Stories of Survivors
An inspiring journey of determination and acceptance submitted by Dave Schnier
I am now 51 and my brain injury occurred when I was 16, in 1978 and is well documented.
While at a party in KY I fell over a hedge and hit my head on a driveway. I cut my head open & went to the ER to get stitches. While getting stitches I passed out went into respiratory arrest, both pupils blew and my body became rigid. By ambulance I was taken to Good Samaritan hospital in Cincinnati, Ohio where I was attended to by a young doctor Luis Pagani who is a neurologist. Dr. Pagani talked to the brain surgeon Dr Dunsker, on the phone who instructed him to begin brain surgery on me. Dr Pagani did so and due to my condition and the fact that I had been drinking did so without anesthesia.I was in a coma off and on for about 10 days. When I woke I was totally paralyzed. In the hospital for 2 months I got some movement back and learned to talk again through speech therapy. When I left the hospital I could stand and walk though my balance was not good and I had right side paralysis. I went back to school in a wheel chair.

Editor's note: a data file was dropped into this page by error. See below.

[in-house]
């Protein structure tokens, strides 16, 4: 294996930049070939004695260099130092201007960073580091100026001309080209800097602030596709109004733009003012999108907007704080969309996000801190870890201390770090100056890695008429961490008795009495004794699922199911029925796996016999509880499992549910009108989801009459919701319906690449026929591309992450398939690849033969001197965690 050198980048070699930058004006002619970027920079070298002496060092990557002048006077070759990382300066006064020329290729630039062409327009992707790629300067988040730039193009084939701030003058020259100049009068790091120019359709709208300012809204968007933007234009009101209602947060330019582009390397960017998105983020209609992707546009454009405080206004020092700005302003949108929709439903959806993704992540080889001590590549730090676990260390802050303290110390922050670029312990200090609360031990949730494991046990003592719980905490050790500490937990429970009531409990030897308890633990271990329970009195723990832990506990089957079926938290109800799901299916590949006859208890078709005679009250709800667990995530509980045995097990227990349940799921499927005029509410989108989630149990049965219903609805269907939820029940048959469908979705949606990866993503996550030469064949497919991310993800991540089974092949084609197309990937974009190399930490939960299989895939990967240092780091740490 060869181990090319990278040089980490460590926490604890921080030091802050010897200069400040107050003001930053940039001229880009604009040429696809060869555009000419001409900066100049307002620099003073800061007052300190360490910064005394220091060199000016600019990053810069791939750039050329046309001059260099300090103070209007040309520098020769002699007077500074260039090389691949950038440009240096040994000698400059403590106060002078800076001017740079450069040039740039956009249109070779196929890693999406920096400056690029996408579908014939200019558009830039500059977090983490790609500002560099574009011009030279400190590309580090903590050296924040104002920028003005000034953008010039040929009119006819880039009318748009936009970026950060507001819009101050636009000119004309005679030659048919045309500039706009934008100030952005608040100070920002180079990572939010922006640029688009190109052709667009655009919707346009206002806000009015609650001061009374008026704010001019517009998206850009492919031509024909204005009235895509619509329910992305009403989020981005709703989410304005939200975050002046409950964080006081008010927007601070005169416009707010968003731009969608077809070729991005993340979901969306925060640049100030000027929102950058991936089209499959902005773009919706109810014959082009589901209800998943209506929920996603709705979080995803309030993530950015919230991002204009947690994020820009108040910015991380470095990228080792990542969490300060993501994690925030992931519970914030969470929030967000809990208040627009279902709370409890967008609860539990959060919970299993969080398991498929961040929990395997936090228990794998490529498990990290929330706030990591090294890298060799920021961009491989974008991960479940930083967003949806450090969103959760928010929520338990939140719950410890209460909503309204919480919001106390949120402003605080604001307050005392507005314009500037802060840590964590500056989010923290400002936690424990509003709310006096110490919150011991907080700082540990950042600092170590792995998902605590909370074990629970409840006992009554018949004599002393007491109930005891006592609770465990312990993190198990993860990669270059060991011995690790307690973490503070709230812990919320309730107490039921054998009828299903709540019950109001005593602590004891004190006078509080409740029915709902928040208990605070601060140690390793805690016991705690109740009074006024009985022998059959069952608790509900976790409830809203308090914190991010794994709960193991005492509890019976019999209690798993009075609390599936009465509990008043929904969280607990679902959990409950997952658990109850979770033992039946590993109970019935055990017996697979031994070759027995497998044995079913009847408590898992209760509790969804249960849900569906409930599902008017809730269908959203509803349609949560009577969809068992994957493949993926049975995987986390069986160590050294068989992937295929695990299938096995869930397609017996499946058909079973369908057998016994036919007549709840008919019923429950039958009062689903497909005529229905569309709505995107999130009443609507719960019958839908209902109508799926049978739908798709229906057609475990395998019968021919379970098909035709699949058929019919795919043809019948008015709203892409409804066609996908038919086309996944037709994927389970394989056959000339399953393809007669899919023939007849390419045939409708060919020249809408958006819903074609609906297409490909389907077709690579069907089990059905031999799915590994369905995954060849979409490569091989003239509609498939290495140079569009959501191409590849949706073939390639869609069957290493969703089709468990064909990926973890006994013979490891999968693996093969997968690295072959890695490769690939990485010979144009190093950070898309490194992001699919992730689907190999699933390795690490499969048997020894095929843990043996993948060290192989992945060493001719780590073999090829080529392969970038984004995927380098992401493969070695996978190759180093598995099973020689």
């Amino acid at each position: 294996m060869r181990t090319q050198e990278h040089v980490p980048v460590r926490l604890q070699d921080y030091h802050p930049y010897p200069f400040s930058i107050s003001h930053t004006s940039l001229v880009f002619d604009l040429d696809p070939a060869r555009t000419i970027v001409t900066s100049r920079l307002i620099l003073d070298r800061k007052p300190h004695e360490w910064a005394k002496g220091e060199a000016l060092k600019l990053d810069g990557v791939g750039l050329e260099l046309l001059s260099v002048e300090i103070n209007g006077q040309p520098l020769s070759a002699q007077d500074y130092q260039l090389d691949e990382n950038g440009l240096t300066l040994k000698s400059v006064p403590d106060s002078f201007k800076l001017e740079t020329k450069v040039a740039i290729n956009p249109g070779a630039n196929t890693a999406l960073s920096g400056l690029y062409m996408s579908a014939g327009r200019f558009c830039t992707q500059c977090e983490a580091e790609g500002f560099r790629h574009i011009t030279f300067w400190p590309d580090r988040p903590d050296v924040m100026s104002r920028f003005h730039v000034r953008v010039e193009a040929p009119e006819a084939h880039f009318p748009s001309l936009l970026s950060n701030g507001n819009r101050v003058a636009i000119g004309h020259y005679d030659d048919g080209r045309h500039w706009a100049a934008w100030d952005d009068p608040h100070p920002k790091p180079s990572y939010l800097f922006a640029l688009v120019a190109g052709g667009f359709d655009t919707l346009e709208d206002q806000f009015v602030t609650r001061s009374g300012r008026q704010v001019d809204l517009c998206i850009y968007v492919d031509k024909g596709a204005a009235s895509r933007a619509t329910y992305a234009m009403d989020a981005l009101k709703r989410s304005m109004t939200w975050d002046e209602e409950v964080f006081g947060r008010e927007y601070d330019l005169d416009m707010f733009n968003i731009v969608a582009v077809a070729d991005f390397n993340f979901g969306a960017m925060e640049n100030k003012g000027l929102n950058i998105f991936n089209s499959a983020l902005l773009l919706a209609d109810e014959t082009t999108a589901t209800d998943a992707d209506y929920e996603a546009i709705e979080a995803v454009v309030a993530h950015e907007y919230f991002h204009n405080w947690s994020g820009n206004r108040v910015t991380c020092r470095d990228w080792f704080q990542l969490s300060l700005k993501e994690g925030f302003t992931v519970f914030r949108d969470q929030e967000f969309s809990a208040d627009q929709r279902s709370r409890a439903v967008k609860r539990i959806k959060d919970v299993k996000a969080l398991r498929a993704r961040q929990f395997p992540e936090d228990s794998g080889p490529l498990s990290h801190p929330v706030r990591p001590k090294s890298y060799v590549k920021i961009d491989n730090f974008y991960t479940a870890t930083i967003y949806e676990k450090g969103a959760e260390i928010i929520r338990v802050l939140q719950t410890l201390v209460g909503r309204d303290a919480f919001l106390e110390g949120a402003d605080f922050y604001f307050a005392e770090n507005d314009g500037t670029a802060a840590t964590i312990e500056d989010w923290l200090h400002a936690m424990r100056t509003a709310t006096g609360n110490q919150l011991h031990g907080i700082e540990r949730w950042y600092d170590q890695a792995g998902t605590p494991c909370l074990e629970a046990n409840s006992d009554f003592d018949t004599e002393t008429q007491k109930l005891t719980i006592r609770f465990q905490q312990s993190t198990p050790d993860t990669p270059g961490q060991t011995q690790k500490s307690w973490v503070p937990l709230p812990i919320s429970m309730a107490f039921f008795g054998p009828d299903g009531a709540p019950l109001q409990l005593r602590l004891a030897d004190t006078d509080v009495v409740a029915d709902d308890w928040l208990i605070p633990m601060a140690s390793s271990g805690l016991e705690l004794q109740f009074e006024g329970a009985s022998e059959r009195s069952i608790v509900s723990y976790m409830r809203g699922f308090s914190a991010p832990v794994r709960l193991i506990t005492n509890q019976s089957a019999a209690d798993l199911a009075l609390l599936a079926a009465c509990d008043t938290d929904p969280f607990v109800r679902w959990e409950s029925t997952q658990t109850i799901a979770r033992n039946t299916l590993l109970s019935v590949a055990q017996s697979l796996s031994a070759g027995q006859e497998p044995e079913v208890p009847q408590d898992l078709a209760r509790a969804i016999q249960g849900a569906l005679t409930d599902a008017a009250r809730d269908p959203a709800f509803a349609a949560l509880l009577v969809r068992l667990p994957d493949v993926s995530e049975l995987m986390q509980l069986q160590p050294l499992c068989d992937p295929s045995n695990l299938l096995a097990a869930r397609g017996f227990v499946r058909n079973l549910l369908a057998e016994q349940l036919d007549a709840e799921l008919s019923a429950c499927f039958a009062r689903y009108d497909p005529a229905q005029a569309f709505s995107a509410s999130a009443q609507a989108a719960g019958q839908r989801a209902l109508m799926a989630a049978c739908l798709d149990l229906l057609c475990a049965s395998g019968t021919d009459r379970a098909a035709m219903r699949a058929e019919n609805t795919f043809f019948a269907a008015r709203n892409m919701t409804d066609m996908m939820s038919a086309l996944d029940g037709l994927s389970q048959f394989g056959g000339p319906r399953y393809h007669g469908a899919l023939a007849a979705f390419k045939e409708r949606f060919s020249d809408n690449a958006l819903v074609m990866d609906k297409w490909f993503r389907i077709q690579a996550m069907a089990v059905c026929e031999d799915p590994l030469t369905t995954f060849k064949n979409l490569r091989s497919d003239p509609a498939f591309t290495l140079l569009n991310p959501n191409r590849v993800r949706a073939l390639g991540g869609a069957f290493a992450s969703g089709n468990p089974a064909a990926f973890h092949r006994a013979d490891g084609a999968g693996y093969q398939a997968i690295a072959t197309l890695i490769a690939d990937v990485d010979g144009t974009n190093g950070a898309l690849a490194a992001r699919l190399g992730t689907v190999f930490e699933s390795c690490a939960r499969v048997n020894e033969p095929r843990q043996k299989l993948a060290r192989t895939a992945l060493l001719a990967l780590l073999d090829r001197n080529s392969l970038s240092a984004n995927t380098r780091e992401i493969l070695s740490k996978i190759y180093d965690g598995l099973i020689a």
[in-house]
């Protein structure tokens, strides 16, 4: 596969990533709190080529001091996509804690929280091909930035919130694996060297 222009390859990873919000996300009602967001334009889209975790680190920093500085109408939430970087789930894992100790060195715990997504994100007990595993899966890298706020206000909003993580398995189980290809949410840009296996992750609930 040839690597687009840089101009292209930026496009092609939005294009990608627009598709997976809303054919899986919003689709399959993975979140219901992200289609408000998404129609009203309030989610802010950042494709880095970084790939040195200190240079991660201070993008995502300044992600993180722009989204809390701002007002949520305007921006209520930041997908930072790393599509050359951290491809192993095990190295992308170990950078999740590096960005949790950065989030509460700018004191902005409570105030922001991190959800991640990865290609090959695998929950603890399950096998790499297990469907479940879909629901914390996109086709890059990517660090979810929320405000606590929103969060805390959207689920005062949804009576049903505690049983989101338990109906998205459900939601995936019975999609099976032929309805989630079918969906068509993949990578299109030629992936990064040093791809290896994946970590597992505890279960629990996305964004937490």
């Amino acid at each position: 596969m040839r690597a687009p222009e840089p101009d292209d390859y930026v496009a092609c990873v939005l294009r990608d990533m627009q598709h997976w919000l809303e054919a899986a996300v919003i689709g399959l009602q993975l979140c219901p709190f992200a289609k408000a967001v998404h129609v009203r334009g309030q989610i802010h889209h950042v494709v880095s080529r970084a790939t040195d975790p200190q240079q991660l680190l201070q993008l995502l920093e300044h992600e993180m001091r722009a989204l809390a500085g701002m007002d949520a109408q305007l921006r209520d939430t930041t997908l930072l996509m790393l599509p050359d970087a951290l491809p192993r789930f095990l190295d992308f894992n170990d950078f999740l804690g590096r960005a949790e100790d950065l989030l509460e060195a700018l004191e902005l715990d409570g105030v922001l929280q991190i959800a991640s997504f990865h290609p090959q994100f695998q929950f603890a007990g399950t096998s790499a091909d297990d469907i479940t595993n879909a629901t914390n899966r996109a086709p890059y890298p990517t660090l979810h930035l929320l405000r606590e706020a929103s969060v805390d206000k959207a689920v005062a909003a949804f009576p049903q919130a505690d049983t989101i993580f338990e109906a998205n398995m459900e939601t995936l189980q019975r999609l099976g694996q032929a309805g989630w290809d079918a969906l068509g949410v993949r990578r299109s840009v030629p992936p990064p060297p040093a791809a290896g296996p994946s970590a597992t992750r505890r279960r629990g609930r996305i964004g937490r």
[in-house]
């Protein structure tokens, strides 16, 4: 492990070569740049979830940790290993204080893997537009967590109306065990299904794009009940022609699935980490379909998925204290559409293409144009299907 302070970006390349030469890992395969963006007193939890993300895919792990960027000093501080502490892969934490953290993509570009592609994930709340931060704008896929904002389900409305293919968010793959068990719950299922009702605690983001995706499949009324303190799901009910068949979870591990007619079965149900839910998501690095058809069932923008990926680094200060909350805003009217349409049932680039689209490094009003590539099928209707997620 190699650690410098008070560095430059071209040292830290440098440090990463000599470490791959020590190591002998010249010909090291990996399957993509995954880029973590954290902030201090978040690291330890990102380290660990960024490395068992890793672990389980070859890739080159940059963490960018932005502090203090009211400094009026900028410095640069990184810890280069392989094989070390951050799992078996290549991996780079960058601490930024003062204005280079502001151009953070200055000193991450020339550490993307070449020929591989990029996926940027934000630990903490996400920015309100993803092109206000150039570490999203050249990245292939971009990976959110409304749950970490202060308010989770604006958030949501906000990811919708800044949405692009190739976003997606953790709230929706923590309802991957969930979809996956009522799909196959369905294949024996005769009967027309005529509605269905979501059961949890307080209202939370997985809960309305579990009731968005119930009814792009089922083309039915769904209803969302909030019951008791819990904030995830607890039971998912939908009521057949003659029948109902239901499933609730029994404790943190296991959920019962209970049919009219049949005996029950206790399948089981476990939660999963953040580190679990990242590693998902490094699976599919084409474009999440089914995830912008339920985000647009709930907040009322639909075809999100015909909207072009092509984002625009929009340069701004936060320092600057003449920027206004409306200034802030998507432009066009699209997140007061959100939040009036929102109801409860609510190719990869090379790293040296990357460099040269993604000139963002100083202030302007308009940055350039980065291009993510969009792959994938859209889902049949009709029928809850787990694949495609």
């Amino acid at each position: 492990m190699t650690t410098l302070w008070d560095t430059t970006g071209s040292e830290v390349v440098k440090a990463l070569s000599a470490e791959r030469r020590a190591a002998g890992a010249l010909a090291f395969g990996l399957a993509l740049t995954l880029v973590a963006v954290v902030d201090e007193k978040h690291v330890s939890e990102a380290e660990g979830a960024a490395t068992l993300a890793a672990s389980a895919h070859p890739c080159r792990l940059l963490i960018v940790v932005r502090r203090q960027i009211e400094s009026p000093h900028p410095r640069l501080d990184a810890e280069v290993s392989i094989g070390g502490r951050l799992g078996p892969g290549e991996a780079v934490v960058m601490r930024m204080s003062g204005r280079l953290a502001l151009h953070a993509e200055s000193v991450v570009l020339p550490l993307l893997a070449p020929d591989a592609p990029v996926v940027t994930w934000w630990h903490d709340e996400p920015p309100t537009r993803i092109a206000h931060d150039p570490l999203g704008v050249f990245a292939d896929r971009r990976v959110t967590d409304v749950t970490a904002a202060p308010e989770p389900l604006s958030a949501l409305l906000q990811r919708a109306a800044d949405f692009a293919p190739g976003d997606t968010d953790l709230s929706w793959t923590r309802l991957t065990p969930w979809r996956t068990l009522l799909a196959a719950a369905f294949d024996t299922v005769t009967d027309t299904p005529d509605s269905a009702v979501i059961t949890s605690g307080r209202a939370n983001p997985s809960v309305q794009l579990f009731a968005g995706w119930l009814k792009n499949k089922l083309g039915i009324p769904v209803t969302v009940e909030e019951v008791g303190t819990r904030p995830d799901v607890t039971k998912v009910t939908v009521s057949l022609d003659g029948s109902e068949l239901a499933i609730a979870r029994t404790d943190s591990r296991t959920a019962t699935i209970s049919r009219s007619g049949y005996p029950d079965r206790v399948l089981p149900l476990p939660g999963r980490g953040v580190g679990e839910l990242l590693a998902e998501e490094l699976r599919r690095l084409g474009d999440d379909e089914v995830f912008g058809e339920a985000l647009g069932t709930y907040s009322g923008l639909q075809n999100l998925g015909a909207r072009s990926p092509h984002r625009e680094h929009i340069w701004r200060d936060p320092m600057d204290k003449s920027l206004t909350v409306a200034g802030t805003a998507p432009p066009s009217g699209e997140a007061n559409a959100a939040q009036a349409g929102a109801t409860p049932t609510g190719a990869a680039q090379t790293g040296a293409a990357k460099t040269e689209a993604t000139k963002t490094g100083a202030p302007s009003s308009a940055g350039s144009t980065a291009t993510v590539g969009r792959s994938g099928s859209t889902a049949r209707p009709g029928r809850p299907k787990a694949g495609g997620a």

Within a year and a half of my brain injury I had a suicide attempt, a severe substance abuse problem and I had dropped out of school. I dropped out of society. I became a loner. With a GED I was in and out of college. By the time I was 20 I had been to college 5 times and was still a freshman. I had hitchhiked across the country and back traveling 17,000 in less than 2 years. In the spring of 1983 at the age of 20 I was introduced to a 12 step program. This solved many of my more glaring issues such as my drinking problem and homelessness. I still have struggled throughout my life with holding a job, the longest permanent employment I have had has been 3 years at one place. I grow angry quickly and this affects the people I love. I have found meditation and chanting to be an effective tool to improve this.
Physically I struggle with my right side but have accepted my body as mine. I have found a vegan life style to also be helpful for my overall well being. I live a good life today. My struggles are small compared to others with similar head traumas. I am thankful that I was able to make it through those years right after my injury to have found a useful and fulfilling life.